Reusable items: The first step to waste reduction
In my last post, I talked about replacing disposable cups and to-go coffee containers with reusable items. Now I’m here to make the case against disposable tableware, and it’s an easy one. Almost $30 Billion were spent worldwide on disposable tableware in 2020. In 2016, we threw away more than half a trillion pieces of disposable foodservice items and the waste produced by these single-use items could easily be avoided.
I fully recognize it can be difficult going zero waste in certain aspects of your life but the goal here is waste reduction, not going completely zero waste. Small steps in each part of your life is a great way to start. From the utensils you use to what you use to clean up, there are some very easy ways to reduce what you toss out at the end of a meal.
Use what we already own
It seems straightforward, simply using plates, bowls and glasses that can be washed and reused time and time again. The majority of us already own reusable dish ware and yet, more than 20 million trees are cut down every year to make paper plates, cups and towels.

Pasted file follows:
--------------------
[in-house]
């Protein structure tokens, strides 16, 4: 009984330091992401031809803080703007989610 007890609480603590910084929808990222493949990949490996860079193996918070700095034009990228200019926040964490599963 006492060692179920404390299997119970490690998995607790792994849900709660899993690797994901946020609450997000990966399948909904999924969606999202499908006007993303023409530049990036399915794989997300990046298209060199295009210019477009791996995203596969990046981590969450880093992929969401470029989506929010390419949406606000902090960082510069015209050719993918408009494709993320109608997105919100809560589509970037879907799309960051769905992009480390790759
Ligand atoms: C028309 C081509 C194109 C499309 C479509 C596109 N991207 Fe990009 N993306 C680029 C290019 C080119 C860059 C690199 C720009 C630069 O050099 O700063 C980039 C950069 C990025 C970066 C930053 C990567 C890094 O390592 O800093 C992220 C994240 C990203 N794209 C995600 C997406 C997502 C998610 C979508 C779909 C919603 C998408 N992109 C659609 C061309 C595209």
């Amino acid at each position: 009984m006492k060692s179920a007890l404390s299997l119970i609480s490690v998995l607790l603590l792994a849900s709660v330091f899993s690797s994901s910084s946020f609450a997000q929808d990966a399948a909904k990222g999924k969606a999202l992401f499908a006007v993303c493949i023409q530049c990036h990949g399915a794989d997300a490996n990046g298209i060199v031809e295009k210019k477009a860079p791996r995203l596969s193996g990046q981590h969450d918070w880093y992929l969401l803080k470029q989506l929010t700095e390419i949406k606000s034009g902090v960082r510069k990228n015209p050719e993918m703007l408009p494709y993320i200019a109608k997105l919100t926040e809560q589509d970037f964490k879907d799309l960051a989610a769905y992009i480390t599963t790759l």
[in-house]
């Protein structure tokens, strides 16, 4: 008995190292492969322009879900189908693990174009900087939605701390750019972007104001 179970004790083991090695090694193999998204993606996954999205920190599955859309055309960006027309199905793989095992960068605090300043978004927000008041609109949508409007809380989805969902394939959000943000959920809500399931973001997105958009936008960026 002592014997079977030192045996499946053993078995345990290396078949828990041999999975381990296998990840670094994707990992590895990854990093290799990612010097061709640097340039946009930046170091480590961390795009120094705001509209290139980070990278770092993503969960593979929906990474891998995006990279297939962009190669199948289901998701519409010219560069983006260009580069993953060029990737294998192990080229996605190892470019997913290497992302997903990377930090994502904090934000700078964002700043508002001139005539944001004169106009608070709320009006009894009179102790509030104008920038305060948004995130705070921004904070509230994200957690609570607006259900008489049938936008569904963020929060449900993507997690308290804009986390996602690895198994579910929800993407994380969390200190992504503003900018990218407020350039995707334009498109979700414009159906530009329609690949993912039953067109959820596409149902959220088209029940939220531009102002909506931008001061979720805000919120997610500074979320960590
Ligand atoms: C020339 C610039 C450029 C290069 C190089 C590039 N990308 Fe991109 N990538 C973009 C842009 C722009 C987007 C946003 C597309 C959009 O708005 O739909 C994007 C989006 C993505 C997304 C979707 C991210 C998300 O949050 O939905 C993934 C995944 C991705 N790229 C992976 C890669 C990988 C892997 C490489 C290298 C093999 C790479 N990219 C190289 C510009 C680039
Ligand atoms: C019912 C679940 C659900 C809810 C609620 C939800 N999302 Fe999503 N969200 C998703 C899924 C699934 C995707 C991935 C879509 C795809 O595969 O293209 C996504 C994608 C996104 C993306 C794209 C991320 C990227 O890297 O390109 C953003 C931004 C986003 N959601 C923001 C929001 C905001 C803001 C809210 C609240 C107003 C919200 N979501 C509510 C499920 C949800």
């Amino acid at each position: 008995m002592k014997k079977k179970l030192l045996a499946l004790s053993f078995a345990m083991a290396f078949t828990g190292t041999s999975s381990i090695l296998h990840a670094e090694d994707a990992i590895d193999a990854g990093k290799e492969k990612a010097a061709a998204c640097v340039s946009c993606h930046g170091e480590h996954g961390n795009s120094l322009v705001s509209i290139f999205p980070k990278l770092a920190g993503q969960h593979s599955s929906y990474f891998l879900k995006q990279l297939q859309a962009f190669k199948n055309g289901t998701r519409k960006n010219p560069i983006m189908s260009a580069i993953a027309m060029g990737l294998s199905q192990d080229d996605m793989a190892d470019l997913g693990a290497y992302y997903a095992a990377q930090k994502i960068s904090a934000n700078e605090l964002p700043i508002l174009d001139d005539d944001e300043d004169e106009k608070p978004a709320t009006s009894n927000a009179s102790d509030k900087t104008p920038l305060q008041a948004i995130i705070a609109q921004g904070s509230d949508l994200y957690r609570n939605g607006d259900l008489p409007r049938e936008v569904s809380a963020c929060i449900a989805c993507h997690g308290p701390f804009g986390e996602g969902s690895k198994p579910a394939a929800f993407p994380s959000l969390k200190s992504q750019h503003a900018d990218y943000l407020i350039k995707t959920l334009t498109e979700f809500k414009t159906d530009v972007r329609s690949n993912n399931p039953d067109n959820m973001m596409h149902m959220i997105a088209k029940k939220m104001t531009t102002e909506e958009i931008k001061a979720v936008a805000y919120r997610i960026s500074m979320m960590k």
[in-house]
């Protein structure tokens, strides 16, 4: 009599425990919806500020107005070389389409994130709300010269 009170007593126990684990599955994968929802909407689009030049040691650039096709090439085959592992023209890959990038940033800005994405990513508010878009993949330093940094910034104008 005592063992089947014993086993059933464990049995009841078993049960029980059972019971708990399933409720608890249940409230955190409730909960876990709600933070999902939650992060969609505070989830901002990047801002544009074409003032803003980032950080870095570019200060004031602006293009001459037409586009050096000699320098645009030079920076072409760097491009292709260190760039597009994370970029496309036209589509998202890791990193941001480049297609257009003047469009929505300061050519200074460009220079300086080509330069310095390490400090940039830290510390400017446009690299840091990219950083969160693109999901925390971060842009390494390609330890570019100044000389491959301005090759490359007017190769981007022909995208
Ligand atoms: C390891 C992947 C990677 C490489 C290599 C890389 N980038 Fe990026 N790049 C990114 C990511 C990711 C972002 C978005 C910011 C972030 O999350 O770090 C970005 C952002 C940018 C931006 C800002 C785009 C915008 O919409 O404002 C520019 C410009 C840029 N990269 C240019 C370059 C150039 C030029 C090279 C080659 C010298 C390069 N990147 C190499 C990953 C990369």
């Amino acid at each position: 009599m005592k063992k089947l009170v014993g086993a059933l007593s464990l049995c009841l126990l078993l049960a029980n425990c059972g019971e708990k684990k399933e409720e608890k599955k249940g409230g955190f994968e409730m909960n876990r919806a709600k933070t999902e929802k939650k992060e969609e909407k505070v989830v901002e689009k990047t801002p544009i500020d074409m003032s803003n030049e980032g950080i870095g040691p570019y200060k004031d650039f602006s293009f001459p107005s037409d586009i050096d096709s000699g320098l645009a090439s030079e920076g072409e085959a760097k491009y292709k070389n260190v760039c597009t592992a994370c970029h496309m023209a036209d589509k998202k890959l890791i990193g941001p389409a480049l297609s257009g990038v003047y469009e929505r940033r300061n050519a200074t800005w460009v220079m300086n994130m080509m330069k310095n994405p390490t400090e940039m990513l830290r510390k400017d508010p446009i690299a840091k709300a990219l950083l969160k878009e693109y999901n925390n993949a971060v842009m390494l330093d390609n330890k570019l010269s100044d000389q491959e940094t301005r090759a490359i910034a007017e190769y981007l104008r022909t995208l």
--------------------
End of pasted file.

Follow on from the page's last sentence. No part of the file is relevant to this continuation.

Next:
But what about the water used to wash things?
It takes 8 gallons to make a single paper plate. While washing by hand isn’t the best option at ~30 gallons per 12 place settings, it’s much more water-efficient than using disposable dish ware. Dishwashers these days are the most energy and water-efficient option at 3-15 gallons per cycle. Between water saved and the waste reduction realized, choosing to use what we already have and continuing to reuse those things is a no-brainer.
Ditch the paper towels and napkins
Making the easy switch to using cloth napkins instead of paper towels and using reusable dish ware will help you make a significant reduction in what you throw out after every meal. I used to love paper towel and napkins but going to cloth napkins was felt very natural. They’re easy to keep clean, too! I just throw mine in the washer whenever they’re too dirty to continue using and then they’re just washed with the next load of laundry. I never have to worry about running out of napkins and, in the long run, it’s far cheaper.
While you’re thinking about reducing waste at the dining table, another thing to consider is what you end up putting on the plate and where that food is sourced from. Think locally and check out your local farmer’s market to pick up some amazing food and reduce your overall carbon footprint.